Janssen announces novel dengue antiviral demonstrates efficacy in pre-clinical data

Janssen announces novel dengue antiviral demonstrates efficacy in pre-clinical data

The antiviral is efficacious in non-human primates, and is safe and well-tolerated in humans

  • By IPP Bureau | March 20, 2023

The Janssen Pharmaceutical Companies of Johnson & Johnson (Janssen) announced today the publication of new data in the journal Nature showing that an early-stage clinical candidate (JNJ-1802) provides strong protection against dengue in non-human primates and mice. The first-in-class antiviral, which was shown to be safe and well tolerated in a Phase 1 first-in-human clinical study, is now progressing into Phase 2 clinical studies for the prevention and treatment of dengue.

The new data indicate JNJ-1802 is effective against all four of the dengue serotypes in mouse models and provides strong protection against two tested serotypes (DENV-1 and -2) in non-human primates. These findings build on research published in Nature in 2021 that first identified the novel mechanism of action from the same chemical series as JNJ-1802.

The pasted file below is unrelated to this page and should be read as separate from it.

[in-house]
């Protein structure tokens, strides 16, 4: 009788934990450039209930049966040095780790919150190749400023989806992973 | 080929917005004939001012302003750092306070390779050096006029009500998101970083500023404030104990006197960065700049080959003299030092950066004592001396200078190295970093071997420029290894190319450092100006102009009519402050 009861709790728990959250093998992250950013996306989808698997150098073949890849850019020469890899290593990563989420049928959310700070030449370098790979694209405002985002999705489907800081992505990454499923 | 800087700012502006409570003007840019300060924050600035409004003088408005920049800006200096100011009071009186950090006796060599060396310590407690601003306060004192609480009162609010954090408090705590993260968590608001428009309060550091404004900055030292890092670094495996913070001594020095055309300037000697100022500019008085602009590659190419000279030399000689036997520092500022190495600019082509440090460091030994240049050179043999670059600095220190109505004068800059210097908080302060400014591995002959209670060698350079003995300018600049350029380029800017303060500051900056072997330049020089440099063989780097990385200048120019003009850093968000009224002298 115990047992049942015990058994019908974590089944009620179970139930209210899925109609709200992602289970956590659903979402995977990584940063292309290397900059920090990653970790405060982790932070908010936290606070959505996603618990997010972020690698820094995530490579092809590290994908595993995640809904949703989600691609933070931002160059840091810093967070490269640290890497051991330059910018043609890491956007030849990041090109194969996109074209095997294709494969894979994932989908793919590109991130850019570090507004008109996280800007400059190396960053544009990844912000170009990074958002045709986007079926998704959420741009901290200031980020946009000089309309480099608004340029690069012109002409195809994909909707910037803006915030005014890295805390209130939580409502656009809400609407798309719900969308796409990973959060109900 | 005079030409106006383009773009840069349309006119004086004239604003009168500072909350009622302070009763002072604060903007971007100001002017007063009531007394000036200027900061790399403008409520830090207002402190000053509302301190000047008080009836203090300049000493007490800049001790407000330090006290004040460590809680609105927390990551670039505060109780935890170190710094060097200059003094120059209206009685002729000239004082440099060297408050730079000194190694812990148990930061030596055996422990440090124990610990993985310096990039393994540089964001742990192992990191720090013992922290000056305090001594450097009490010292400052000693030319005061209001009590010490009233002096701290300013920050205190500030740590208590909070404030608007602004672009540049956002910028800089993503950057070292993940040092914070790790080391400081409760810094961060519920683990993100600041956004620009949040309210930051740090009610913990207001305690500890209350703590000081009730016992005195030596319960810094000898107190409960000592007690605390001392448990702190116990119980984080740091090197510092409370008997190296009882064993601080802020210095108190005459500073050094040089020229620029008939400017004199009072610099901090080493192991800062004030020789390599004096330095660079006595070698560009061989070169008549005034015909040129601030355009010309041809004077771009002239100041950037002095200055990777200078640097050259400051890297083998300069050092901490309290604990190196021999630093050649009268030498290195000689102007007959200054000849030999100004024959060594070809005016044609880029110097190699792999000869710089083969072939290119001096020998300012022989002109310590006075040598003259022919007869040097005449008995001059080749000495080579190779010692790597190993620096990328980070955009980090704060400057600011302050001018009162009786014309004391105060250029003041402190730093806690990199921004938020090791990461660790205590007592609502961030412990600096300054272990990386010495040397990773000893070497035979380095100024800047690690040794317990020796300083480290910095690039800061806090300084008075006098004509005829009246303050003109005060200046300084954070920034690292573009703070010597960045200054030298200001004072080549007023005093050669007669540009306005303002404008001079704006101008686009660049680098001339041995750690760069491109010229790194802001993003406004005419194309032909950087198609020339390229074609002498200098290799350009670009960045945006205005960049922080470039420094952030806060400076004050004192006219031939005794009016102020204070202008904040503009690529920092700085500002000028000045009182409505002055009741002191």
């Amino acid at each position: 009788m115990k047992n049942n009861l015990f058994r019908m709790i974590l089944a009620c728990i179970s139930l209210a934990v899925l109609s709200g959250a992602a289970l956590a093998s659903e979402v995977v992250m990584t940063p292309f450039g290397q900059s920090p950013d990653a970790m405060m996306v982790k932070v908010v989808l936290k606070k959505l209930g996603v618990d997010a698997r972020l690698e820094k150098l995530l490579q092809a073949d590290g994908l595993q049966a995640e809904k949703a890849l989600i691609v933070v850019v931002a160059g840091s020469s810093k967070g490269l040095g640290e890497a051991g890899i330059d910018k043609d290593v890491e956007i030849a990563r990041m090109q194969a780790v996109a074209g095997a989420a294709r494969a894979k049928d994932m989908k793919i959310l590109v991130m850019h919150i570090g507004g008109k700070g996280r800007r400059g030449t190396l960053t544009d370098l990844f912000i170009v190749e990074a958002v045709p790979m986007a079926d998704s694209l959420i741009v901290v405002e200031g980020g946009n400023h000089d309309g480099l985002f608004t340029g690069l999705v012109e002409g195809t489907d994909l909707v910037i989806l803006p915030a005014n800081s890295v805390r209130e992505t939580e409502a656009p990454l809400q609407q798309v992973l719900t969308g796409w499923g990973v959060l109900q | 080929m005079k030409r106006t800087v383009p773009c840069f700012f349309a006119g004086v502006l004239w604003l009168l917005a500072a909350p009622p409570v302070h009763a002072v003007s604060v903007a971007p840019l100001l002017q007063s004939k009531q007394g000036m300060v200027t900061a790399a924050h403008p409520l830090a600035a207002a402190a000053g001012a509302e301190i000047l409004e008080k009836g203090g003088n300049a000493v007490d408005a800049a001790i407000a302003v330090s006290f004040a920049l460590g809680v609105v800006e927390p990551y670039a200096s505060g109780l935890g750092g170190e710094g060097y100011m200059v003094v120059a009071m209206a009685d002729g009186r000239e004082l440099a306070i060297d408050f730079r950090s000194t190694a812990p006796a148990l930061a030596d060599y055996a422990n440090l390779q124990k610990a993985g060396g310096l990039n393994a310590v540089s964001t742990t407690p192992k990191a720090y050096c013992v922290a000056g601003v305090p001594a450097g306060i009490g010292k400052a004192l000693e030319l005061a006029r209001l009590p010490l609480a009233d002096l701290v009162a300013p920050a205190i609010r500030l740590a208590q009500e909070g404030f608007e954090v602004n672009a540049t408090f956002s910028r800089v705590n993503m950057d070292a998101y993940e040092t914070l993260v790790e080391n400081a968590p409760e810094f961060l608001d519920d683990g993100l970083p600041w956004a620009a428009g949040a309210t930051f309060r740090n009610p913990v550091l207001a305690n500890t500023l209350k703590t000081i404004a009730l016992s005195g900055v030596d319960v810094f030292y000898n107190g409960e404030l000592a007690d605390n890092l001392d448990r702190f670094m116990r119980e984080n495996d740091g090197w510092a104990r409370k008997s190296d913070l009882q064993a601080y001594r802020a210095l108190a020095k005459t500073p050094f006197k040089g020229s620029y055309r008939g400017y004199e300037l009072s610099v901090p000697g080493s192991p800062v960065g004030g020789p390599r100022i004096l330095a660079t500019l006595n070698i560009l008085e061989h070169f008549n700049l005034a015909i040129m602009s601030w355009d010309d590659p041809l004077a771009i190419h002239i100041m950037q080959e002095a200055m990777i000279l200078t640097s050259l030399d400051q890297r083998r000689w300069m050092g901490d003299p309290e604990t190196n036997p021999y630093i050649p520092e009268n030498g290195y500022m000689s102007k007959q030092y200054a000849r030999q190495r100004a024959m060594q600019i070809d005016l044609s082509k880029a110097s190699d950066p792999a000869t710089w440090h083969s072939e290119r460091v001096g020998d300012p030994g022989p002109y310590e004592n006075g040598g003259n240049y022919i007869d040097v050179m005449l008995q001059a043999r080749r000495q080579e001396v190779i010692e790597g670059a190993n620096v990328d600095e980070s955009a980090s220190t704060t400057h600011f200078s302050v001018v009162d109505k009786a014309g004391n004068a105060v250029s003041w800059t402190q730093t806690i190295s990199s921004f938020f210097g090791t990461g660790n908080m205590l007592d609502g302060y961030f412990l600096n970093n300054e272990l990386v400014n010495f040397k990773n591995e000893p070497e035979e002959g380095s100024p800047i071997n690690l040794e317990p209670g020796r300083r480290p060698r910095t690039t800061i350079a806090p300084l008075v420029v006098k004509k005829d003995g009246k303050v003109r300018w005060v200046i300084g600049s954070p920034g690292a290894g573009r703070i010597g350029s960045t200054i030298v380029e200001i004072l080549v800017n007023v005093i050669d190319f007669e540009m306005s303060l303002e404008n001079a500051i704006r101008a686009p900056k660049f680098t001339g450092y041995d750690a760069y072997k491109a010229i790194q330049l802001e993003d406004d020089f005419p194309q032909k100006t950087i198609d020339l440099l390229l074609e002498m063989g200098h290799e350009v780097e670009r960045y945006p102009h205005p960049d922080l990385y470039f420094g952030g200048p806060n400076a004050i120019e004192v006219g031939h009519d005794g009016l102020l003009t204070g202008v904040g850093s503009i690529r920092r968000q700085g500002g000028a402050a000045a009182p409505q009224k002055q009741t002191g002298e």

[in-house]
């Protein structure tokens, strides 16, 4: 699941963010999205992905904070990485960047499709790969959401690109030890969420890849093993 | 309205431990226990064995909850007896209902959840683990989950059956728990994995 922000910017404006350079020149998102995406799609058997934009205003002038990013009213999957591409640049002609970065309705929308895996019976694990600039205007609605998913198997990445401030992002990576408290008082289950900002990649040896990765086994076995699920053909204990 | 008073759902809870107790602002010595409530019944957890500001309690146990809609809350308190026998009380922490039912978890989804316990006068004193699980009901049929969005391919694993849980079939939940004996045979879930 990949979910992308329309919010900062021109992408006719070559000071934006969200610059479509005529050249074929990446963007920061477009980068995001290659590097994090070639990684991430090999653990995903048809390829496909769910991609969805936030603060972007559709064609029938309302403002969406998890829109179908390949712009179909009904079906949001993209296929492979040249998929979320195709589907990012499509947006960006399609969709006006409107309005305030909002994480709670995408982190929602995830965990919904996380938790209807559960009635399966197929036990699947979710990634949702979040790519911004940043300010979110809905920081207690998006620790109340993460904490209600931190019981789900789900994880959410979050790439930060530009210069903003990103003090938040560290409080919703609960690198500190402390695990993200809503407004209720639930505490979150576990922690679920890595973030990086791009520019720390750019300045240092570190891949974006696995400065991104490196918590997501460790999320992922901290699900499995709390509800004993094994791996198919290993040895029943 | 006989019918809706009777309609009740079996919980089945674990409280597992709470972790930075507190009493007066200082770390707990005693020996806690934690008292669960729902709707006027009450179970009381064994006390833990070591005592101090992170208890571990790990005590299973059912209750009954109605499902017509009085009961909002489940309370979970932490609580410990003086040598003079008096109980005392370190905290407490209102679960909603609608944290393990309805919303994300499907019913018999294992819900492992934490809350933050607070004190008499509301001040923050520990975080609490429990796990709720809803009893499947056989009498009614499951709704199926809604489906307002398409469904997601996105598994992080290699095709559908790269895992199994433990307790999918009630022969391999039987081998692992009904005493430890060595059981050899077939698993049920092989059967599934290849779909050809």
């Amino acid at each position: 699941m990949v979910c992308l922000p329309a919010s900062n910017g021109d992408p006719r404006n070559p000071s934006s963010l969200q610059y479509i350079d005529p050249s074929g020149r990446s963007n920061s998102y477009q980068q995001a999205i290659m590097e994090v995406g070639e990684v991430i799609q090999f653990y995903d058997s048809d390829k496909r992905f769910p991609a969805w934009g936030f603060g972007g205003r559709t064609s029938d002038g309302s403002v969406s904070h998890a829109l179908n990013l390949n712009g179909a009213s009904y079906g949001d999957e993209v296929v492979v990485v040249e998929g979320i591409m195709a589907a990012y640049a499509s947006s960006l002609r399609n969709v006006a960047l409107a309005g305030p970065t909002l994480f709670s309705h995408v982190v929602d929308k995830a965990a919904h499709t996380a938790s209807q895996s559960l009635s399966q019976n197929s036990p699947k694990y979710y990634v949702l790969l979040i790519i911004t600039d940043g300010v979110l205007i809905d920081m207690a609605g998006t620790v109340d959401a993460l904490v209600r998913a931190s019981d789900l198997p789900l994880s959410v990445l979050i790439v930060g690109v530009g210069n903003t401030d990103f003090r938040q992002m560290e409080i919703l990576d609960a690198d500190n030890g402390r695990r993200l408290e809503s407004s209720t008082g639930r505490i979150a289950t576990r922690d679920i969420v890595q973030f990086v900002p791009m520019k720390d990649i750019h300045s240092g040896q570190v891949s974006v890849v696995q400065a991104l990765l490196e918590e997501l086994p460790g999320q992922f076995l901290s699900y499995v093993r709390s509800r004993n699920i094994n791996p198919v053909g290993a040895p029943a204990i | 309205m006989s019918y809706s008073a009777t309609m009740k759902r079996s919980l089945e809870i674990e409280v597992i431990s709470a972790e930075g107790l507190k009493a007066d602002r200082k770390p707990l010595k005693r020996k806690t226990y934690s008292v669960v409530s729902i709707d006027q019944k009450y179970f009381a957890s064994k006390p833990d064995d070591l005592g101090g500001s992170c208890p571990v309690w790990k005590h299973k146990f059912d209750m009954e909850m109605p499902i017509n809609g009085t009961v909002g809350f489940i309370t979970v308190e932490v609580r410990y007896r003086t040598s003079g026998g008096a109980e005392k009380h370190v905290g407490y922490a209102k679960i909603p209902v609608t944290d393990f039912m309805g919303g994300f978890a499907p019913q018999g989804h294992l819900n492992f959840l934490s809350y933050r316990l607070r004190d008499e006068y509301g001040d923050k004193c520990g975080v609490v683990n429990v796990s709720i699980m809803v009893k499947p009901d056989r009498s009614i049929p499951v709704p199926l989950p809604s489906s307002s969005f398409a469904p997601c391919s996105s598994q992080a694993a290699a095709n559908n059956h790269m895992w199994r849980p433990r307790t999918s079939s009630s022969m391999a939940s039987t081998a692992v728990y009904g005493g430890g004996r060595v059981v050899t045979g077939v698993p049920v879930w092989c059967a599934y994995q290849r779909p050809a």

“The unprecedented rise in dengue outbreaks throughout the past years offers a glimpse of what lies ahead as climate change continues to put more people and communities at risk of dengue,” said Ruxandra Draghia-Akli, M.D., Ph.D., Global Head, Global Public Health R&D at Janssen Research & Development, LLC. “We know an antiviral will be critical to addressing the unmet needs today and tomorrow, and we are committed to developing our breakthrough compound to expand the toolset available to prevent and treat dengue.”

Janssen thanks its strategic partners in the research and development of its dengue compound, including the KU Leuven Rega Institute, the KU Leuven Centre for Drug Design and Discovery (CD3), Department of Virology at the Biomedical Primate Research Centre, Department of Infectious Diseases at Heidelberg University, Sealy Institute for Vaccine Sciences at the University of Texas Medical Branch Health (UTMB), Unité des Virus Émergents at Aix-Marseille University and the Walter Reed Army Institute of Research.

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